CARAS One of Canada's biggest bands won three Junos at this year's awards on…
- Posted on Dec 2nd 2010 11:35AM by Mercy Heimbach
Kevin Tachman for AOL
On Thursday, hundreds of young fans took to the sands of Miami Beach outside of Collins Park for the free concert that is part of the Art Loves Music installation for Art Basel, a world-renowned annual art exhibition. On the way to the stage, concertgoers walked beneath a giant glowing jellyfish-like installation designed by Phu Hoang Office and Rachely Rotem Studio. When the stage lights finally dimmed, the band slowly took the stage and began to fill the air with a dramatic instrumental build. The drums were beating like a hammer, the lights pulsing in syncopation for several minutes until lead singer Emily Haines took to the microphone with 'Black Sheep.'
The band has had a solid following since their debut album in 2001, but has recently found themselves gaining more mainstream acclaim since they recorded 'Eclipse (All Yours)' for the 'Twilight Saga: Eclipse' soundtrack. In the song 'Help, I'm Alive,' a huge hit off their 2009 album 'Fantasies,' you can hear Haines struggling with this fame.
Metric shift between eerie and dreamy New Wave sounds, striking rock beats and fun, hopeful indie pop. At once stoic and fierce with a vulnerable charm about her, Haines is reminiscent of Primitives frontwoman Tracy Tracy as she twitches in pseudo robotic form to the music.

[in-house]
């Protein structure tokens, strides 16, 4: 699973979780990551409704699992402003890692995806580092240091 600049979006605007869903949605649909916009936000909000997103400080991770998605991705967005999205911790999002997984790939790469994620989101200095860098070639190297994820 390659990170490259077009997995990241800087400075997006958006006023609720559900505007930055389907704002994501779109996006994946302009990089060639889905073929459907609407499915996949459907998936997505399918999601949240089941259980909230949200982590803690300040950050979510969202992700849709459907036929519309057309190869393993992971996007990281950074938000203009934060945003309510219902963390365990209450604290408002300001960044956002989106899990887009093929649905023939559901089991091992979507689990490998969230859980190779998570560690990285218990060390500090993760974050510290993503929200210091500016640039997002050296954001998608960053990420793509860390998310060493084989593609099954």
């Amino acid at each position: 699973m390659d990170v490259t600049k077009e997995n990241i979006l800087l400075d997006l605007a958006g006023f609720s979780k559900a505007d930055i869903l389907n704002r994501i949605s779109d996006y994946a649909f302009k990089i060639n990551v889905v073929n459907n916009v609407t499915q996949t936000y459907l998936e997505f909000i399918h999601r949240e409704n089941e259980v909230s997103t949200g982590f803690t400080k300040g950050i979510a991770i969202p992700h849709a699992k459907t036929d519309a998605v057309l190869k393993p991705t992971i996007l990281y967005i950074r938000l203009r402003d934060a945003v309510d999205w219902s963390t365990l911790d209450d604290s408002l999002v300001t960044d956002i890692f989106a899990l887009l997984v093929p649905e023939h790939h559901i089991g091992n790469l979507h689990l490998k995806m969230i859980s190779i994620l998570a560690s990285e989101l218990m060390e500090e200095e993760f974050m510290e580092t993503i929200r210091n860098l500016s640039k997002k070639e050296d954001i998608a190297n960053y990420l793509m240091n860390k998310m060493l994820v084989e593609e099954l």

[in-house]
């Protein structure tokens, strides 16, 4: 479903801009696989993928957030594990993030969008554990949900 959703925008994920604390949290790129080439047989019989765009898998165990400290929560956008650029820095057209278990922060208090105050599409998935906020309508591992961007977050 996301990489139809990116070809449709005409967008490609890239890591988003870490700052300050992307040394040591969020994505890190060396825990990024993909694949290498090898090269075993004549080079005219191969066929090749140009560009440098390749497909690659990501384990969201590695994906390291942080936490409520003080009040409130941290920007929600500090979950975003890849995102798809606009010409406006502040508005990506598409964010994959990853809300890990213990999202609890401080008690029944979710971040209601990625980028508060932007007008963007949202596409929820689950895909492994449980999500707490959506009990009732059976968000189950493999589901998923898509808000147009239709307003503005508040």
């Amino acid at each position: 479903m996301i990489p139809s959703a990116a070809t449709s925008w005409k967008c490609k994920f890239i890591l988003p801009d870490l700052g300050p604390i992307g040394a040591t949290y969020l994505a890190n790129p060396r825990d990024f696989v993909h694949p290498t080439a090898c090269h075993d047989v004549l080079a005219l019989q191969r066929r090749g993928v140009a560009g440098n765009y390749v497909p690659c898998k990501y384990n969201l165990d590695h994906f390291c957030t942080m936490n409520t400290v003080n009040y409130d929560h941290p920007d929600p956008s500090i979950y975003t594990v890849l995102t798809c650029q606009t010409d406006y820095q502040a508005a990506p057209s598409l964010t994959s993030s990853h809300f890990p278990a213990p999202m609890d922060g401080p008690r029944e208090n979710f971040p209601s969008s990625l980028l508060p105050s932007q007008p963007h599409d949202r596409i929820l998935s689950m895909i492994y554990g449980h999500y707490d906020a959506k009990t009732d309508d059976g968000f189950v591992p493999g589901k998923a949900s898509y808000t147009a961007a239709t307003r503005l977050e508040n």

Haines didn't speak much between songs -- everything she had to say she said in her music. Now and then she would utter a sweet "thank you" to the crowd, but otherwise, the band took over with more dramatic builds and soft drops that then exploded into shocking rock grooves. The real hits of the night were 'Help I'm Alive' and 'Gold Guns Girls,' both hits off 'Fantasies.' Haines even gave nod to the Beastie Boys, singing her own version of '(You Gotta) Fight for Your Right (To Party!).' Another highlight was 'Dead Disco,' in which Haines laments the way the music industry has turned into a faceless, formulated, song machine where everything sounds the same.
The band ended with a buildup that sounded as if the entire beach would take off into outer space and landed with 'Stadium Love.' The crowd screamed and clapped and chanted for one more song, but the band left them wanting more. Alas, the only disappointment of the night was the lack of an encore from the band -- but even if they played one last song, the audience would still be aching for more.